Option 1 was a bit of an adventure and we planned to fly the aircraft back to Australia from the Czech Republic, there is a war going on about 1/2 way and this option is now proving to be very difficult if not outright dangerous. I have engaged a company called Overflight in the UK to do our flight planning and clearances for this trip and I have enclosed the route for your interest, but it seems at this stage the trip will be unlikely.

Subject: TL Sting Flights to Australia
Date: Thu, 1 Nov 2001 15:06:56 -0000
From: "Overflight" <>
To: "Michael Coates" <>

Good afternoon Michael,

As promised herewith details of a suggested route and quotation for your flights down to Australia. The problems with Pakistan obviously still exist but I have included the route through there just in case things change and for completeness. I have based the route on a range of no more than 500nm per leg. I have used the starting point as Prague (in the absence of details of your start point) and end point as Darwin, as clearance for Australia is not required. Distances are approximate using ATS routes.

Prague - Budapest, Hungary (298nm)
Budapest - Bucharest, Romania (379nm)
Bucharest - Thessaloniki, Greece (276nm)
Thessaloniki - Iraklion, Crete (328nm)
Iraklion - Alexandria, Egypt (325nm)
Alexandria - Luxor, Egypt (373nm)
Luxor - Jeddah, Saudi Arabia (429nm)
Jeddah - Riyadh, Saudi Arabia (488nm)
Riyadh - Bahrain (244nm)
Bahrain - Muscat, Oman (485nm)
Muscat - Gwadar, Pakistan (243nm)
Gwadar - Karachi, Pakistan (289nm)
Karachi - Ahmadebad, India (322nm)
Ahmadebad - Nagpur, India (377nm)
Nagpur - Jamshedpur, India (409nm)
Jamshedpur - Calcutta, India (128nm)
Calcutta - Chittagong, Bangladesh (191nm)
Chittagong - Yangon, Myanmar (398nm)
Yangon - Bangkok, Thailand (321nm)
Bangkok - Phuket, Thailand (368nm)
Phuket - Penang, Malaysia (222nm)
Penang - Pekanbaru, Indonesia (287nm)
Pekanbaru - Jakarta, Indonesia (489nm)
Jakarta - Semerang, Indonesia (211nm)
Semerang - Bali, Indonesia (314nm)
Bali - Mau Hau, Indonesia (310nm)
Mau Hau - Kupang, Indonesia (202nm)
Kupang - Darwin (493nm)

Some of the legs are short but have to be done that way because of customs requirements. Calcutta must be used as the airport of exit from India but you do not have the range to get from Nagpur to Calcutta direct, nor do you have the range to get from Calcutta to Yangon, which is why Chittagong is used. The legs through Indonesia could obviously be cut down if you could stretch the range further.

With regard to fuel, you would need to be able to use motor gasoline in certain countries where avgas is not normally available. That would be Alexandria (avgas in Egypt only normally available at Luxor), Jeddah & Riyadh, Gwadar, Nagpur/Jamshedpur, and Yangon. Clearances would be required for Slovak Republic, Hungary, Romania, Bulgaria, Greece, Egypt, Saudi, Bahrain, U.A.E., Oman, Pakistan, India, Bangladesh, Myanmar, Thailand, Malaysia, and Indonesia.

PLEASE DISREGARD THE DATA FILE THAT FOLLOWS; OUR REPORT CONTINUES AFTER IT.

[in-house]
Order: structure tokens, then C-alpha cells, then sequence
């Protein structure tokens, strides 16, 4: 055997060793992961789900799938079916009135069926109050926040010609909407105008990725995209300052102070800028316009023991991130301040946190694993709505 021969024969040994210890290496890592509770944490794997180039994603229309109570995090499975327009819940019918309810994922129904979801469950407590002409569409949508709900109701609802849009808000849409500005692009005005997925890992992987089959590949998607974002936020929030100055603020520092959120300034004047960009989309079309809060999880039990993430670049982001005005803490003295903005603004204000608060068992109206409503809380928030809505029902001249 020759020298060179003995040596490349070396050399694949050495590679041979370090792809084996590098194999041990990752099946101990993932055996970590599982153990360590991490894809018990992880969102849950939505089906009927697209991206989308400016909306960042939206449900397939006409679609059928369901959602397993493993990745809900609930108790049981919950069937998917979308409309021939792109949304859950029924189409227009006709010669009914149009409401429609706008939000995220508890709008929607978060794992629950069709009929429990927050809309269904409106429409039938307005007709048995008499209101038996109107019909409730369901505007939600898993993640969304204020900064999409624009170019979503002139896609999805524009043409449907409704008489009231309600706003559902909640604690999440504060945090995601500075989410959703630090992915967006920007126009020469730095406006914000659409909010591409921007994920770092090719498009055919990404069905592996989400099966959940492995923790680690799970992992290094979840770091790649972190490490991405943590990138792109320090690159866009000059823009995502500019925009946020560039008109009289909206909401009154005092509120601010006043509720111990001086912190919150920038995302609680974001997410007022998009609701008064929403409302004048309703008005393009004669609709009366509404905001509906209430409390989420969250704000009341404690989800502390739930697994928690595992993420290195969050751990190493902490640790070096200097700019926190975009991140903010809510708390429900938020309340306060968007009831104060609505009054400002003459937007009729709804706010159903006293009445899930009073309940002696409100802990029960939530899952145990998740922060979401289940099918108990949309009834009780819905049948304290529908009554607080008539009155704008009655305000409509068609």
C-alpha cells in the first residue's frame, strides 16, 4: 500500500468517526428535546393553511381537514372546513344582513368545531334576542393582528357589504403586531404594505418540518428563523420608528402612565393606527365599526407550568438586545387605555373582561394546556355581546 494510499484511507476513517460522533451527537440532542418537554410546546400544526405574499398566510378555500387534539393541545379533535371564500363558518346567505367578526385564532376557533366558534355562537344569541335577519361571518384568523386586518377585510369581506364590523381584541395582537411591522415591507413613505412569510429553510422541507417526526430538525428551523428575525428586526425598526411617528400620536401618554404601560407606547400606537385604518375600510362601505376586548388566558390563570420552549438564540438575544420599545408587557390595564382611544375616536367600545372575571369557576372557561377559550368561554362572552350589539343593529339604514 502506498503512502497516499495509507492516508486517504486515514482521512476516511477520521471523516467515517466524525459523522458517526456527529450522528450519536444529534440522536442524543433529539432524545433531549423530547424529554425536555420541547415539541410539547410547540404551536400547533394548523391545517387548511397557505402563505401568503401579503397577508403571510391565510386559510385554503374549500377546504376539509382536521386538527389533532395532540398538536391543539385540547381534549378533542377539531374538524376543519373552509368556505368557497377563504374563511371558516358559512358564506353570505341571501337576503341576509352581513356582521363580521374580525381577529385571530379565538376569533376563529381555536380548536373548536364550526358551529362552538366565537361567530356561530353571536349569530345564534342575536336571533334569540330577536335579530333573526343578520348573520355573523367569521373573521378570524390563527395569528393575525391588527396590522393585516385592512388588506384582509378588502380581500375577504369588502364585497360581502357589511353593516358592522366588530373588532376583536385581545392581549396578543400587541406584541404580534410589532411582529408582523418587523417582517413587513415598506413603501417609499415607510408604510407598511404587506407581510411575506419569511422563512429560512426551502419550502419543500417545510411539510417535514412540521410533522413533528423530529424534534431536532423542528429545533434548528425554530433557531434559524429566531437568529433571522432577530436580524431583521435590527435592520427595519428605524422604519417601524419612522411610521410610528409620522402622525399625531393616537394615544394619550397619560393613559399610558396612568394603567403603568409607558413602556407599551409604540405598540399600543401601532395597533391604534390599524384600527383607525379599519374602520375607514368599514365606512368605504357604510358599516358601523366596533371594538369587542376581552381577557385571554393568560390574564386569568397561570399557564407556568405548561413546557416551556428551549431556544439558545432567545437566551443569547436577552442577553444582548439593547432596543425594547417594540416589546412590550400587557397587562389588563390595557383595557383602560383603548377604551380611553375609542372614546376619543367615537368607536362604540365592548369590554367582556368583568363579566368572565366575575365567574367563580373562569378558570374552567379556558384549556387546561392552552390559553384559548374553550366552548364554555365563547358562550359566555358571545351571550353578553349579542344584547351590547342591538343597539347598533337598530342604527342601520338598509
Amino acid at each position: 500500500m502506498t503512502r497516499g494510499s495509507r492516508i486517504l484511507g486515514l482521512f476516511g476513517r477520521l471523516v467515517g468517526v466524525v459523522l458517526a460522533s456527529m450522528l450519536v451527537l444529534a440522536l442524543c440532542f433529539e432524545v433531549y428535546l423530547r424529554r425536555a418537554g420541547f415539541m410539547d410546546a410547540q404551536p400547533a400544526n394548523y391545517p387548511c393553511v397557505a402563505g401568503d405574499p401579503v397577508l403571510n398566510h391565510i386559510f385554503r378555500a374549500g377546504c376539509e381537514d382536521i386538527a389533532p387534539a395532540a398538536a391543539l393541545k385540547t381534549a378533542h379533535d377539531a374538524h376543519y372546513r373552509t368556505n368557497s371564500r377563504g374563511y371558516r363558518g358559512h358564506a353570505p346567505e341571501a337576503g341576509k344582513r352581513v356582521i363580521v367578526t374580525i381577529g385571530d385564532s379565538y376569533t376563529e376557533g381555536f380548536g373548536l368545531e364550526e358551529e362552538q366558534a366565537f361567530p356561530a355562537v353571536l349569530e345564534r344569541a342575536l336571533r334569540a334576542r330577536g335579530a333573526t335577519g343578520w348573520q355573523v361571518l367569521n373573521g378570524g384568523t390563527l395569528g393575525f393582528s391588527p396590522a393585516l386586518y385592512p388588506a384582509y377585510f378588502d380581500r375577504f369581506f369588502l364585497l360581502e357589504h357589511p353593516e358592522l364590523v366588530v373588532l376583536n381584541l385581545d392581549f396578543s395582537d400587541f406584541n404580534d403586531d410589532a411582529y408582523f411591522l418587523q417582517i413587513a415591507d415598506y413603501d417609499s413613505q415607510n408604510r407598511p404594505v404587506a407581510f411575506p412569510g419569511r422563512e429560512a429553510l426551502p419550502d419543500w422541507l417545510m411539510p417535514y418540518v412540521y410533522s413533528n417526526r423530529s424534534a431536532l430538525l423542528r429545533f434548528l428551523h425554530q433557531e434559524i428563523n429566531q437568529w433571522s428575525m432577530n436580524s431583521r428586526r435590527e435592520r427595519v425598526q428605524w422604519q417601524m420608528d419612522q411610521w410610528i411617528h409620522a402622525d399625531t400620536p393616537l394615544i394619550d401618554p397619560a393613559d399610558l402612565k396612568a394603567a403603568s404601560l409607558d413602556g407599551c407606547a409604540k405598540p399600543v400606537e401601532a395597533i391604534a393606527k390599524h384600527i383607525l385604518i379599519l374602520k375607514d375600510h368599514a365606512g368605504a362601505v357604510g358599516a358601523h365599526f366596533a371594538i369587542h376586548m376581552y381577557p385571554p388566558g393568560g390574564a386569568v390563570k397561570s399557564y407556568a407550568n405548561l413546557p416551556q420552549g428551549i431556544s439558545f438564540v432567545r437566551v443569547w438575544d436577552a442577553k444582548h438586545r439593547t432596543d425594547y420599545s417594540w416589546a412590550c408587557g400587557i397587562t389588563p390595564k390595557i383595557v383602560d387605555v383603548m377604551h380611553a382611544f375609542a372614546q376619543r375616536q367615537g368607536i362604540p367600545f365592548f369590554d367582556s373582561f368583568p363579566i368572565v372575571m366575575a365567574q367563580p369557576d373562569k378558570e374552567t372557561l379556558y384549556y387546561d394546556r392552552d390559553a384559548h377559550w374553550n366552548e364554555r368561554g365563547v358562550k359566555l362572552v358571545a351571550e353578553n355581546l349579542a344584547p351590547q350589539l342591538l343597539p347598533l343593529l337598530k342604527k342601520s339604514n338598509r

Best Regards

David Gannon
Operations Manager

Interesting stuff.... Hopefully some day we can organise a trip like this from the factory to Australia or the USA.... Who knows.

Option 2 was to have the aircraft air freighted out to Australia, our current aircraft the X-Air range are presently air freighted to Australia in two crates in knocked down form, they cost us around $3,000 AU$ for each aircraft, the STINGS have come in at a massive $25,000 for airfreight. The reason is their physical size.... Even knocked down with the wings removed they are still in two crates one 1.8 meters high by 6 meters long holding the fuselage and the other crate holds the wings, elevator and horizontal stabiliser, whilst the actual weight of each crate is quite reasonable the charges levied for the volume make us pay for the equivalent of about 8 tonnes for each aircraft weighing in at around 300 kgs total.... If your got cash to burn and want your plane straight away then airfreight is still available but for the average owner it's option No.3.

Option 3 is good old sea freight, taking about 45 to 60 days to Australia and about 40 days to the US it cost approx $7,000 per 20 foot container, its possible to fit two aircraft quite safely and comfortably into a container further reducing the cost for each owner.

Delivery times The factory currently has a large backlog of orders and manufacture has stretched out to about 12 weeks from your order, as each aircraft is constructed to the individual requirements of each customer and you are assured of a unique and individual aircraft.

Factory trip at Christmas... yes it's on in late December, the first group of owners are going over to the Czech Republic late December to tour the factory and oversee the finishing touches to their aircraft, we will have the opportunity to get some additional instruction in flying the Sting and the Star aircraft as well as running through the maintenance procedures for the aircraft, engine and propellers, at this stage its planned for the week before Christmas, if your interested bring the warm cloths because the temps drop down to below -5 during December in this part of the world.

Well that's it for now, there will be an update from the factory trip in December as well as a full report when the first batch are airborne in Australia early next year.